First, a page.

Breaking: CreateSpace is requiring all customers to move to Kindle Direct Publishing!

CreateSpace is requiring all customers to move to Kindle Direct Publishing!

I logged in to CreateSpace (CS) last night to check on my author royalties. This stark message popped up:

Uh oh.

I’ve been a happy customer of CreateSpace for three years, and this was, to say the least, unexpected.

Perusing the differences between Kindle Direct Publishing and CreateSpace and Kindle Direct Publishing’s FAQ on the topic I was relieved to see that, for me at least, this is not a major upset, with one exception.

Namely: Kindle Direct Publishing (KDP) takes twice as long to pay you your royalties!

“CreateSpace pays monthly royalties 30 days after the end of the month in which they were earned. KDP pays monthly royalties approximately 60 days after the end of the month in which they were earned. As a result, you’ll be paid in August for any royalties earned in July on CreateSpace and be paid in September for any royalties earned in July on KDP. Expanded Distribution royalties will be paid 60 days after the end of the month in which our distribution partners report their sales. Going forward, you’ll be paid on KDP’s payment schedule. “

Bummer!

There are numerous other small differences that don’t seem to affect me — but your mileage may vary, so check out the above links for a complete description of the differences between CS & KDP.

You can’t avoid this change. KDP says that they will start moving books from CS “automatically” in “the next few weeks”.

My experience so far
I took a deep breath and clicked on the link on my CS page to move my books over to KDP.

The process went smoothly and within a few minutes, my books moved from CS to KDP.

To my initial alarm, my books appeared with blank covers, and there was no way to order author copies! I sent an email message to KDP help, and they responded this morning with a generic unhelpful message repeating the website instructions on how to order author copies. However, when I checked my KDP page this morning, I saw the book covers. And the option to order author copies had appeared. Phew! Perhaps the full move takes a few hours, though KDP didn’t mention this in the move instructions.

In retrospect, it might have been better to wait until KDP moved my books themselves. As my books are no longer on CS, I will now have to put up with the longer royalty payment times. I could have continued to receive my royalties after 30 days if I hadn’t moved my books right away. In the end, though, this makes little difference. I got to explore the consequences of the forced move on my own schedule rather than KDP’s.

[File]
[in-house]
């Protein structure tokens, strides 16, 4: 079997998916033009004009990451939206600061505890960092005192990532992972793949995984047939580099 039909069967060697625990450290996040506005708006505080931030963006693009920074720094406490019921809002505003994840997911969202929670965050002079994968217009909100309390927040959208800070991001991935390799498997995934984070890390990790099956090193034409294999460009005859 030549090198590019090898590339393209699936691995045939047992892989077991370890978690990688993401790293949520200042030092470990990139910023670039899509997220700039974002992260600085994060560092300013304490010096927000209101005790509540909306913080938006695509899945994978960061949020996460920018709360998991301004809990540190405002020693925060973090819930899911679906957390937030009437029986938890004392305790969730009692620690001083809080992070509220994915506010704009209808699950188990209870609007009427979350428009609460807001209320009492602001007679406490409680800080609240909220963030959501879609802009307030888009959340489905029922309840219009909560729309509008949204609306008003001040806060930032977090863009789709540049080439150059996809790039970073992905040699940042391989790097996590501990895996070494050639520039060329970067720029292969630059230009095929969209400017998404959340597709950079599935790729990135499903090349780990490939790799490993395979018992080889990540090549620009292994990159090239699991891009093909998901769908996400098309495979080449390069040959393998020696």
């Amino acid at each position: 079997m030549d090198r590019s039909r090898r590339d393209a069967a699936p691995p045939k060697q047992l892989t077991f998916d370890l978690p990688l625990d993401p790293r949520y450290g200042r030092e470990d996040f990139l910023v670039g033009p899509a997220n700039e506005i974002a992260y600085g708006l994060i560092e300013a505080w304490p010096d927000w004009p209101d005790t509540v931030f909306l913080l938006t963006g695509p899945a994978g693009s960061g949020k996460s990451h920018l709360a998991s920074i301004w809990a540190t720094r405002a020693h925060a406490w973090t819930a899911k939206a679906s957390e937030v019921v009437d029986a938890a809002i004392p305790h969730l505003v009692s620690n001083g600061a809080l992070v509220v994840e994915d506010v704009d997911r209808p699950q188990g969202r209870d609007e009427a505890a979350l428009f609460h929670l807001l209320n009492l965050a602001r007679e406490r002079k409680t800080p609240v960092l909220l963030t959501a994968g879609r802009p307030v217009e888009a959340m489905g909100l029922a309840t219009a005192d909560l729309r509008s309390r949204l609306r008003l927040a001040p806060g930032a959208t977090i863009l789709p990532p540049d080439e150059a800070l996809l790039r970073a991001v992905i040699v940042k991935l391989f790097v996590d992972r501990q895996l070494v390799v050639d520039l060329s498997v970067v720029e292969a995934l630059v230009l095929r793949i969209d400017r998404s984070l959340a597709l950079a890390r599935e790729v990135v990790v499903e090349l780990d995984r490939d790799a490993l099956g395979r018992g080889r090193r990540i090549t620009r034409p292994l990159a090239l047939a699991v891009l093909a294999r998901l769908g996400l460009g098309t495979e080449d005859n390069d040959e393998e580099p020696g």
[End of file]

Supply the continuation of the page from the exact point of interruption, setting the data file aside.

I’m not yet ready to upload my next self-published book, so I can’t share what it’s like to create a new book on KDP versus CS. I expect someone will make this comparison before I’m ready to do so, but if not, I’ll write about it!

Have you made the switch from CreateSpace to Kindle Direct Publishing? What was it like? Share your experiences in the comments below.

Paperback versus ebook popularity over time

Paperback versus ebook popularity over timeMy book Conferences That Work: Creating Events That People Love has now been available for over five years in both paperback and ebook versions and is still selling well. I thought it might be of interest to share how the proportion of paperback versus ebook sales has changed over time. The following figures include both indirect (mainly Amazon) and direct (my web store) sales.

As you can see from the above graph, paperbacks were, on average, 82%, of sales when the book was published in 2009. Although there’s significant variation from month to month, due mainly to bulk sales of one format or the other, the five year trendline shows that by March 2015, the most recent month for which I have full indirect sales figures, paperback book sales dropped to just over 60% of all sales.

The paperback is priced at $27.95 (Amazon) or $26.00 (from me directly), and the ebook format costs $11.00 (only from me). I haven’t changed any prices over the years, though Amazon plays tricks with the paperback pricing from time to time. These pricing levels provide me approximately the same income per copy for direct sales, regardless of the format.

One factor that affects the quantity of new paperback sales is that, these days, there are usually a few used copies of the paperback available on Amazon for a few dollars under the new price. Sales of used copies reduces new copy sales. On the other hand, I expect some copies of the ebook get shared too.

An additional trend I am noting for my website sales is that combination sales (both ebook and paperback versions of the same book) have been increasing over the last year. I offer a discount when both formats are purchased simultaneously, and this is worth considering if you are selling your books yourself.

Conclusions

  • People still like paperbacks! Even though the ebook is 40% of the price of the paperback, I’m still selling more paperbacks than ebooks.
  • The ebook format is becoming more popular over time. If, and that’s a big if, the trend continues, both formats will become equally popular some time in 2017. Interestingly, my new book The Power of Participation: Creating Conferences That Deliver Learning, Connection, Engagement, and Action which has only been available for three months has sold about equal numbers of each format to date.
  • Don’t read too much into my experience. Conferences That Work is non-fiction, priced higher than most ebooks, and is only available as an ebook directly from me, so there’s no comparable Amazon sales channel. Your mileage may vary.

Are you an author with book format sales history of your own? Feel free to share your experience in the comments below!